What a difference a year, and possibly an election, makes. Nearly six-in-ten people in the United States (58%) say the economic situation is very or somewhat good, according to a new Pew Research Center survey conducted Feb. 16-March 15. Last spring, 44% of the American public described the economy as good.

This is the most positive assessment of U.S. economic conditions since 2007, and only the second time that half or more of those surveyed have given the economy a thumbs-up. Driving the latest increase is a jump among Republicans over the past year.

The 14-percentage-point rise in overall public opinion about the economy since last year is the largest one-year improvement in public sentiment about economic conditions in the history of this survey. The current rosy assessment stands in stark contrast to where opinion stood immediately after the beginning of the financial crisis in spring 2008, when just 20% said economic conditions were good. 

These findings track with the results of earlier polls by Pew Research Center, Gallup and others, though question wording in some cases is slightly different. All show public assessment of the economy has improved in the last year, mirroring changes in underlying economic conditions. In February 2017 (the last month for which data are available), the unemployment rate was 4.7%, down from 4.9% in February 2016; and the Dow Jones Industrial Average index was 20,812 in February 2017, up from 16,517 a year earlier.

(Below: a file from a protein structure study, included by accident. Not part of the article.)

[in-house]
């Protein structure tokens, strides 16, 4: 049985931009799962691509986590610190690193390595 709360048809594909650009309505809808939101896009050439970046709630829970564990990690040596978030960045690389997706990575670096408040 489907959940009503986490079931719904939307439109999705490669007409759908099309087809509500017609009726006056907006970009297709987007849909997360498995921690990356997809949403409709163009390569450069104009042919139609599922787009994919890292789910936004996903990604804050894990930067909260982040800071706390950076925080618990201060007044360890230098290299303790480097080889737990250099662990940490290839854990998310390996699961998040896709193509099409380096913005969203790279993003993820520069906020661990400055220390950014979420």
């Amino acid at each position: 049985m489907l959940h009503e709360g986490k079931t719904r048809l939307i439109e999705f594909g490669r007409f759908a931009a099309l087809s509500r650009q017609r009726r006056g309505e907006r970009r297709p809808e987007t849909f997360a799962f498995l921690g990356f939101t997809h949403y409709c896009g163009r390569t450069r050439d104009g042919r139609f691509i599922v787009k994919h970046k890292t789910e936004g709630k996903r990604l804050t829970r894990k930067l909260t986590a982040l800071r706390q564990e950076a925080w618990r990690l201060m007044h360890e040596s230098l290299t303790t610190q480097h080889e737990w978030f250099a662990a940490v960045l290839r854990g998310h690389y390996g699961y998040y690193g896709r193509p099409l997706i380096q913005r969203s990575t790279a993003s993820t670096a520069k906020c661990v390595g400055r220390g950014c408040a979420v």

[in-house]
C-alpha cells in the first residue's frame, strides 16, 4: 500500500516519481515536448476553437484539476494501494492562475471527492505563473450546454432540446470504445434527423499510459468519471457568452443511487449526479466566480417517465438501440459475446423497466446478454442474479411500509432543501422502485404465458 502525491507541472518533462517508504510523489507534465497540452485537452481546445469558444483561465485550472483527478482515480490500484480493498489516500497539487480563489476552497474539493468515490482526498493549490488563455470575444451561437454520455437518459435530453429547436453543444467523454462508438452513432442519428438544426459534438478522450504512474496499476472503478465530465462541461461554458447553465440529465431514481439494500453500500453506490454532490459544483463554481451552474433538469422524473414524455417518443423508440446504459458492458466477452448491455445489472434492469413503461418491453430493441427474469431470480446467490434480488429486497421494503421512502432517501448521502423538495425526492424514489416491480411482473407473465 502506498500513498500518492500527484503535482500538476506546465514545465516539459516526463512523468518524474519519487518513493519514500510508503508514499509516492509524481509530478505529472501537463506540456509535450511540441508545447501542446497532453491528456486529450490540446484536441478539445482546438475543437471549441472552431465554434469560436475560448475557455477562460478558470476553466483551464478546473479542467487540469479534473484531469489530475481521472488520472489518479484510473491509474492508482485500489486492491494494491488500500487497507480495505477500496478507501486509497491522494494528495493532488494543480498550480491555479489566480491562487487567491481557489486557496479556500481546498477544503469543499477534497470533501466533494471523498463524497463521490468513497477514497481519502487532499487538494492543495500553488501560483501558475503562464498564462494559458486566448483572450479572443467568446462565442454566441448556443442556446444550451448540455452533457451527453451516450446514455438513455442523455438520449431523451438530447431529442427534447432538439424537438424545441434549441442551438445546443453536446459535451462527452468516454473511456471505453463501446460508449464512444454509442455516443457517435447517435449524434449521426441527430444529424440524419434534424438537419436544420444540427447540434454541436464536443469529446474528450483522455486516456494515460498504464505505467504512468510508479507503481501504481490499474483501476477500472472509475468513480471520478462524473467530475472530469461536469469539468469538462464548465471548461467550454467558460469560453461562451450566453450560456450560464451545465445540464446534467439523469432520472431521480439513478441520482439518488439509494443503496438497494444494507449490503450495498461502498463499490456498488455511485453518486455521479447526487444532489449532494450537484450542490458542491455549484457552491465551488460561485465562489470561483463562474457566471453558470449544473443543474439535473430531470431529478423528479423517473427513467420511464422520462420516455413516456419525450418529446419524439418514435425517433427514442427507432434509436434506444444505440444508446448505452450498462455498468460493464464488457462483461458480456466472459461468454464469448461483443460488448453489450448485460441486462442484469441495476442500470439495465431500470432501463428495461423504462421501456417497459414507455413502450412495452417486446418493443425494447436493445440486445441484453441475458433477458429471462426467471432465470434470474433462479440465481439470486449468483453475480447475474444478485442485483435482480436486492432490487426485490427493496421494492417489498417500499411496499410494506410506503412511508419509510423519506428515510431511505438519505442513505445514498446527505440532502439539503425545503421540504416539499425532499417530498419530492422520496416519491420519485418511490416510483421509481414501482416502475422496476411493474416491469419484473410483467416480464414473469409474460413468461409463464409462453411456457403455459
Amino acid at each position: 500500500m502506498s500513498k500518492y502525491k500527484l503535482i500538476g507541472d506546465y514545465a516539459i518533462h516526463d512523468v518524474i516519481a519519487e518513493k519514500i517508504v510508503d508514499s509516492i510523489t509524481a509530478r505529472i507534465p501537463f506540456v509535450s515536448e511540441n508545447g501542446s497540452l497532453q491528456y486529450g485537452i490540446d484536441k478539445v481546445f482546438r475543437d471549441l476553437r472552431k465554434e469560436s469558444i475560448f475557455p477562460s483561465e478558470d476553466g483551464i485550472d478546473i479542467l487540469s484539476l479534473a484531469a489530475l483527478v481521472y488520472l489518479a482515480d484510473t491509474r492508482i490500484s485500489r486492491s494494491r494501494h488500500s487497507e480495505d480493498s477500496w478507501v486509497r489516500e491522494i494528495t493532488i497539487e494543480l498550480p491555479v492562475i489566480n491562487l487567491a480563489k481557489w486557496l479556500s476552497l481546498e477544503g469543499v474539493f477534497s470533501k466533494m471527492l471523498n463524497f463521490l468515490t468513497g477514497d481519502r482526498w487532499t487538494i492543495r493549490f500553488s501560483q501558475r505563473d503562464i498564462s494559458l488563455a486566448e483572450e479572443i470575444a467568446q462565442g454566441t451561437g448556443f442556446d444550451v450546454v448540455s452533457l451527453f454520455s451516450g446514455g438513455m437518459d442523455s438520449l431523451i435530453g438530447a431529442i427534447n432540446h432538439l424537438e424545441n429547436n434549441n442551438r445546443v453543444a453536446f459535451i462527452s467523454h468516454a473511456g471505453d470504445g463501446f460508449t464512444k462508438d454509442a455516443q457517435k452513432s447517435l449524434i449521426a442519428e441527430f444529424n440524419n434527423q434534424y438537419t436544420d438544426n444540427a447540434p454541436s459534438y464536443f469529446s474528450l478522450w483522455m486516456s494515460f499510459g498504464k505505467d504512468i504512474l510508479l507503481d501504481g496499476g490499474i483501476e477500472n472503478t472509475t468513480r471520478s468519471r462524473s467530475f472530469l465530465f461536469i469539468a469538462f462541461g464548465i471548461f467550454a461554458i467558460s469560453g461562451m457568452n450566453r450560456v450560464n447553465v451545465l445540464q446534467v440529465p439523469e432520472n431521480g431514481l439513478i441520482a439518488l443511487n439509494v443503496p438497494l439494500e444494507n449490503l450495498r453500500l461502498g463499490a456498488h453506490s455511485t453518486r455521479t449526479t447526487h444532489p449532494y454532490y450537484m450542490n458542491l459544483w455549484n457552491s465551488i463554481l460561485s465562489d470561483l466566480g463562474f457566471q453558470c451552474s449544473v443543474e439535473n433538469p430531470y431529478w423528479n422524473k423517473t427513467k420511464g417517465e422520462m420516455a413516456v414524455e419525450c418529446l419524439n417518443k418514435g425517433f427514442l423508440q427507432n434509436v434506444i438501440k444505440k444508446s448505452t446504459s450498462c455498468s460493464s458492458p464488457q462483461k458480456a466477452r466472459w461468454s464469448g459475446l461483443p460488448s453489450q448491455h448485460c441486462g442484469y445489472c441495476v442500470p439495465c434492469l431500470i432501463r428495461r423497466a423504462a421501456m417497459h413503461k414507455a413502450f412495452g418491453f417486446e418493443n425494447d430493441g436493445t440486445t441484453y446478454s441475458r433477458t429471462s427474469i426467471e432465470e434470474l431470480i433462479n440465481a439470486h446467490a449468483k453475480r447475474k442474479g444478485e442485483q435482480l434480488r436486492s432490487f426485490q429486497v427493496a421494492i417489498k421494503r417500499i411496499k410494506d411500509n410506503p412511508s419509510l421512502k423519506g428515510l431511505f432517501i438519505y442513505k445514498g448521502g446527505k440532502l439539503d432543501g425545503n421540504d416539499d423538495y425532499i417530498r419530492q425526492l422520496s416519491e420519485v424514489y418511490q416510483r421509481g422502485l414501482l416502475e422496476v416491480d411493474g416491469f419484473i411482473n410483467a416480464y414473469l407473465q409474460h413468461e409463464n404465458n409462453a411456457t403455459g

Strikingly, there is currently no major partisan difference in public views of the economy. But the more positive public assessment of the economy these days has been driven by changing Republican attitudes. Roughly six-in-ten Republicans (61%) and Democrats (60%) say conditions are very or somewhat good, with sentiment among GOP supporters roughly doubling in the past year. More than half (54%) of independents agree. Just a year ago there was a 26-percentage-point partisan difference on economic conditions, with Democrats being far more bullish on the economy than Republicans. This was the case throughout the Obama administration.

Several demographic groups are particularly satisfied with the economy, including men, older Americans, wealthier Americans and those with more education.

Middle-aged and older Americans have positive views of economic conditions. Roughly six-in-ten people ages 30 to 49 (61%) and 50 and older (59%) say the economy is very or somewhat good. And about half (49%) of Americans ages 18 to 29 agree.

In the past year, perception of the economy has improved across all age groups. Positive views have gained by 7 percentage points among younger people, by 16 points among middle-aged Americans and by 15 points among older people.

Two-thirds (67%) of those who make $75,000 or more a year think economic conditions are positive, as do roughly half of those who make less.

College graduates and those with even more education are particularly happy with the economy, with 69% saying it is in good shape. But even those with less education – some college or a high school diploma or less – see current economic conditions as very or somewhat good.

Note: See here for topline results of our survey and methodology.

Bruce Stokes  is a former director of global economic attitudes at Pew Research Center.